Friday, October 16, 2009

Notes, Fiction Workshop 10/15/09

Proulx, The Half-Skinned Deer. Is the soft turn enough? Subject of story is not especially original, and then all the flashbacks but gee, what language. Powers of description. The Shipping News all written in fragments. Amazing, but — don't try this at home. She always has a male narrator. Bleak landscape. Is he dead at the end? Doesn’t look good. That one red eye is creepy. Yeesh.

Stuart Dybek, The Palatski Man. His stories always seem to be about the glory of childhood. Oh, those good old days. Catholic imagery (the apple, too much? Yes. No.) but potentially justified because of the authenticity of his background. I saw him read once and I heard he draws salary from Western Michigan University and Northwestern but doesn’t really teach at either. Is that true? Interplay between the real world and the alternative world. We go down the rabbit hole into Wonderland to learn about the real world. Then we come back from it and what? We get our period?

[[[Call Regions Bank. Re: bounced check!!!]]]

[[[[And Sexual Harassment Seminar 111 Ellis at 10 a.m].]]]

POV. The “We” narrator is always an “I” really, so who is the “I” in this story? What else has been written in we? There’s that story by Aimee Bender whatsitcalled. Then We Came to the End works because “we” is this corporate, office “we” that everyone knows. Story about the mail order bride by Judy Budnitz. Any others. Hmmm.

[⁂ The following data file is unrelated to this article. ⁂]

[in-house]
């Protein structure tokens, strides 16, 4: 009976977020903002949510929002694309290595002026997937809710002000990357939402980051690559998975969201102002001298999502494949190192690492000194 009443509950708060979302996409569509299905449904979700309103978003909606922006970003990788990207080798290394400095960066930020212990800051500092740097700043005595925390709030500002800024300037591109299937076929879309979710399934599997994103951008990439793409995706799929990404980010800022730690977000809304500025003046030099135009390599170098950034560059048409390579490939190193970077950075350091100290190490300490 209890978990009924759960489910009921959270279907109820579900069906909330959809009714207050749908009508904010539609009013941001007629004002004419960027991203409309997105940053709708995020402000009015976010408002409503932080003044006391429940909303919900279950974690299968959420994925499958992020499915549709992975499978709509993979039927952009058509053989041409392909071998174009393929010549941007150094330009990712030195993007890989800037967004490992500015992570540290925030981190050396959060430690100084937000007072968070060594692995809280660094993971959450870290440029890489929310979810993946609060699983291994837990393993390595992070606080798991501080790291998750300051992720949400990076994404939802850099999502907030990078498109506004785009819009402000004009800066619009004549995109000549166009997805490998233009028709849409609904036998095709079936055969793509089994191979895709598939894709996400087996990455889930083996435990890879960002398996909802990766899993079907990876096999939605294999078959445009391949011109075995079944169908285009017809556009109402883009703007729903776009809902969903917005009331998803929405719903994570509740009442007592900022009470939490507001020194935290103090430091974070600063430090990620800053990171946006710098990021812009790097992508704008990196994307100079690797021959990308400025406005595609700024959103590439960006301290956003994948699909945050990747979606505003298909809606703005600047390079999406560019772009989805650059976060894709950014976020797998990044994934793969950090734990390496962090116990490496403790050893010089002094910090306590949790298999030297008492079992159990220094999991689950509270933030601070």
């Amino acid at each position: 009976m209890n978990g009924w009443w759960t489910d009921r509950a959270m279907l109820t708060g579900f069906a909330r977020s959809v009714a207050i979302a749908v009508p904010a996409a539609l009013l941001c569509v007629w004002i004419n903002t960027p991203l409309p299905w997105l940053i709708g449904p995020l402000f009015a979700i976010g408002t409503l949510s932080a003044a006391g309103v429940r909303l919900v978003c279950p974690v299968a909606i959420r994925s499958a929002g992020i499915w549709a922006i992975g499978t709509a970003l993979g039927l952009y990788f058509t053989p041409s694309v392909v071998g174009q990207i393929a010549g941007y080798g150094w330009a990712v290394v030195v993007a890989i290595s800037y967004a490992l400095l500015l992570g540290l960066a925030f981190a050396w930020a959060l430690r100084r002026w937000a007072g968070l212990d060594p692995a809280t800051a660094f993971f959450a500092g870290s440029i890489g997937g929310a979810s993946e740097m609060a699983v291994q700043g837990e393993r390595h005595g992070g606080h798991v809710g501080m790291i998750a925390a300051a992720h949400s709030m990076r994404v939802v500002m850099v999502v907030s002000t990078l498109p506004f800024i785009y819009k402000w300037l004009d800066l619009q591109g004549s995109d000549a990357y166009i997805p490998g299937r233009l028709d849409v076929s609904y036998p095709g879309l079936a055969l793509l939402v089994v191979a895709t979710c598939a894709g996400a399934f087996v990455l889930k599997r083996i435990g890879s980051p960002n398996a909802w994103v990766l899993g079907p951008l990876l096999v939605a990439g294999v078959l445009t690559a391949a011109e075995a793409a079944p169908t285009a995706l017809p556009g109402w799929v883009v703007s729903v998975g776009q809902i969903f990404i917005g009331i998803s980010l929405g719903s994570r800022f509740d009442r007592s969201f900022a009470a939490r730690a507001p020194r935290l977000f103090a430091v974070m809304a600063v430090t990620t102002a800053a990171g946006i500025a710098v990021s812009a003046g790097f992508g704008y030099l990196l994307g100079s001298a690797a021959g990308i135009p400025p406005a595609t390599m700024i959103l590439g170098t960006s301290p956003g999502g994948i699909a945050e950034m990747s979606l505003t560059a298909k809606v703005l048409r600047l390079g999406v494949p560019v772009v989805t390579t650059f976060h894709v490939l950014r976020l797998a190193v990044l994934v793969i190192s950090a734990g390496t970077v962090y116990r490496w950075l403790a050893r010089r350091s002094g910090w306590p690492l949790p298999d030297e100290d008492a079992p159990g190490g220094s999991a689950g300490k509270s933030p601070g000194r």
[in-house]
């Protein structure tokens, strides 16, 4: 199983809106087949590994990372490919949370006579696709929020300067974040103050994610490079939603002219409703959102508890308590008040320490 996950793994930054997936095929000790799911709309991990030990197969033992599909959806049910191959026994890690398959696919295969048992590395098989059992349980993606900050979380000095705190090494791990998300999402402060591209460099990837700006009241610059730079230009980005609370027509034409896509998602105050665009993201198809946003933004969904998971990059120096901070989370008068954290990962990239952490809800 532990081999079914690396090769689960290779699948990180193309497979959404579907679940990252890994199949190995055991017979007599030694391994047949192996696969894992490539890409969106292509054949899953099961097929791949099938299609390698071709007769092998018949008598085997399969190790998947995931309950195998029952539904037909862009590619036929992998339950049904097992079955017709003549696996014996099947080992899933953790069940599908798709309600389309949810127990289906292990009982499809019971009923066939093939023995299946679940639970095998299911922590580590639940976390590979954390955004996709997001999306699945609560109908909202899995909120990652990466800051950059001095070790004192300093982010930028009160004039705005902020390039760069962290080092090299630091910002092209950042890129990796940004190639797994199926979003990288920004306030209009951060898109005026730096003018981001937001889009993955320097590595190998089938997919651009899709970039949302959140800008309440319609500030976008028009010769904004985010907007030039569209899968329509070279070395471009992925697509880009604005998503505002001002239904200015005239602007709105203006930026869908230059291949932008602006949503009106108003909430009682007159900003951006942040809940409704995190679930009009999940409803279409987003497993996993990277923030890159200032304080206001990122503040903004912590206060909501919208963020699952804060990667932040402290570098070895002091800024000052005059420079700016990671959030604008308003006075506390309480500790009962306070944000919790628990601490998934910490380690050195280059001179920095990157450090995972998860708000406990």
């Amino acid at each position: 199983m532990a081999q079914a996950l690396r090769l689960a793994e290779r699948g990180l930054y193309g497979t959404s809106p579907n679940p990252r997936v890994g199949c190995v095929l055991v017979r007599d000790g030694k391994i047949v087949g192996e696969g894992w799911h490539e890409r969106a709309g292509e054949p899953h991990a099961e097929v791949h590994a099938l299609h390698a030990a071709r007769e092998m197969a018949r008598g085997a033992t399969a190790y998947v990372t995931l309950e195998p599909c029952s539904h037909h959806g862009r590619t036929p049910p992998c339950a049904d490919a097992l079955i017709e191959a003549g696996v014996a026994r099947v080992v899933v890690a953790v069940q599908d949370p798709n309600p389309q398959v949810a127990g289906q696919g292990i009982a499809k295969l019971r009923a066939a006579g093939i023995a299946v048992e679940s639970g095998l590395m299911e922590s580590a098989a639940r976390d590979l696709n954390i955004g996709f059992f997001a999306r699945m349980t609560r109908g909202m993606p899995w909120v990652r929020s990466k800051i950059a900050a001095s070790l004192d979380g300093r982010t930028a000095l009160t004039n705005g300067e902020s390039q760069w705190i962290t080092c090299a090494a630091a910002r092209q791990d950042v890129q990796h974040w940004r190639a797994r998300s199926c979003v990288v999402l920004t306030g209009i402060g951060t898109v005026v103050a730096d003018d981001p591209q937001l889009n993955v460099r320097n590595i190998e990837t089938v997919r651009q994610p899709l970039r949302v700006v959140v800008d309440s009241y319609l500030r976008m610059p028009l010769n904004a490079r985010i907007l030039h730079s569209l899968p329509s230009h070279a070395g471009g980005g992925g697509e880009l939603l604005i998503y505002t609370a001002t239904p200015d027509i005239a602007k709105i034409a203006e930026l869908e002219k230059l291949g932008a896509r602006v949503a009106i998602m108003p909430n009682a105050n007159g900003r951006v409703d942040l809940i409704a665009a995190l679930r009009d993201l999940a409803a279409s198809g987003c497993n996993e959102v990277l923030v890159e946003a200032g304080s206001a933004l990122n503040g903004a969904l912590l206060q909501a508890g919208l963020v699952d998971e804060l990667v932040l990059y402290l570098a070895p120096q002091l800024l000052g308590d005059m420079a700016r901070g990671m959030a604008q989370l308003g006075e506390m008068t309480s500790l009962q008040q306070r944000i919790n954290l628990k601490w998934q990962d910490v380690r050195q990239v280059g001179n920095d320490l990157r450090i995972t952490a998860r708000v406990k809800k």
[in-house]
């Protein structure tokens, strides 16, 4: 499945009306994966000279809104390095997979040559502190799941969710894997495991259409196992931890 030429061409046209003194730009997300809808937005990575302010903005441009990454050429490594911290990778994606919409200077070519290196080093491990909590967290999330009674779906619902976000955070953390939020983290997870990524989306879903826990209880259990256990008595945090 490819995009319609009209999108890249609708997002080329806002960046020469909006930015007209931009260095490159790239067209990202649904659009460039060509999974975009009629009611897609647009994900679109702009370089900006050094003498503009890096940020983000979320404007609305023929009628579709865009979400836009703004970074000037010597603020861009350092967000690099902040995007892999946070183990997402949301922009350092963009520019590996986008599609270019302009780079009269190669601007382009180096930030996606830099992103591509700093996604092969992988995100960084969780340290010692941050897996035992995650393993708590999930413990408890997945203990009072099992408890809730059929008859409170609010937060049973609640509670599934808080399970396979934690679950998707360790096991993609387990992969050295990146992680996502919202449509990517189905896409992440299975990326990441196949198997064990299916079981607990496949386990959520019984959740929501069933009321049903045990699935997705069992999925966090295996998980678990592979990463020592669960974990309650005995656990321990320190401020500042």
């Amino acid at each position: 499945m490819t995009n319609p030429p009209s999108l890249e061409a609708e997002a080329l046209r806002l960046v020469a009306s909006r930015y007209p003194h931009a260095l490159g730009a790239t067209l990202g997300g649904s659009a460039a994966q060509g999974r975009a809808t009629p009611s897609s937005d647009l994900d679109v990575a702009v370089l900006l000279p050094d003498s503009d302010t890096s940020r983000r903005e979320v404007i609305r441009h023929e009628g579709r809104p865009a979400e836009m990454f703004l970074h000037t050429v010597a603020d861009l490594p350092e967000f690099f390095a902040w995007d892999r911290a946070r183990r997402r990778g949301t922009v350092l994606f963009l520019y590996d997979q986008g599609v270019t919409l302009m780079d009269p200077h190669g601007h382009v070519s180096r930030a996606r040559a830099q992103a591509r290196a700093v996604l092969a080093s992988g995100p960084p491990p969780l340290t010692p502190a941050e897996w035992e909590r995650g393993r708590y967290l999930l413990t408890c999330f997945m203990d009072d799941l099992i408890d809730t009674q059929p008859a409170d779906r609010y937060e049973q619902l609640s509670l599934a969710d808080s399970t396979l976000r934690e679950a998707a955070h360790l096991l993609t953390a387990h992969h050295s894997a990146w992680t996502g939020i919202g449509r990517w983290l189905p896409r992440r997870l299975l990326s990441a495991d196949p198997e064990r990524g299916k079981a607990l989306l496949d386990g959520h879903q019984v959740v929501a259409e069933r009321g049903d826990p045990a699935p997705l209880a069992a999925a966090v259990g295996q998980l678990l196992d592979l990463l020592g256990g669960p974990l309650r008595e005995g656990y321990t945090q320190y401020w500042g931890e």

Play with POV. You’re Ugly, Too by Lorrie Moore begins with “you” but it’s the rhetorical you, not you, then moves in into 3rd and then close third where we inhabit the interior world of the narrator.

[[[Cat food. Rhet Comp presentation Mon.]]]]


Ms. Sushi said...

Jeffrey Eugenides does a nice "we" in The Virgin Suicides.

ann said...

i think the dybek i brought in for lagniappe was from Childhood and Other Neighborhoods, and so is 'palatski man.' so that may be why they all seem to be about the glory of childhood... he definitely has some killer stories that are not.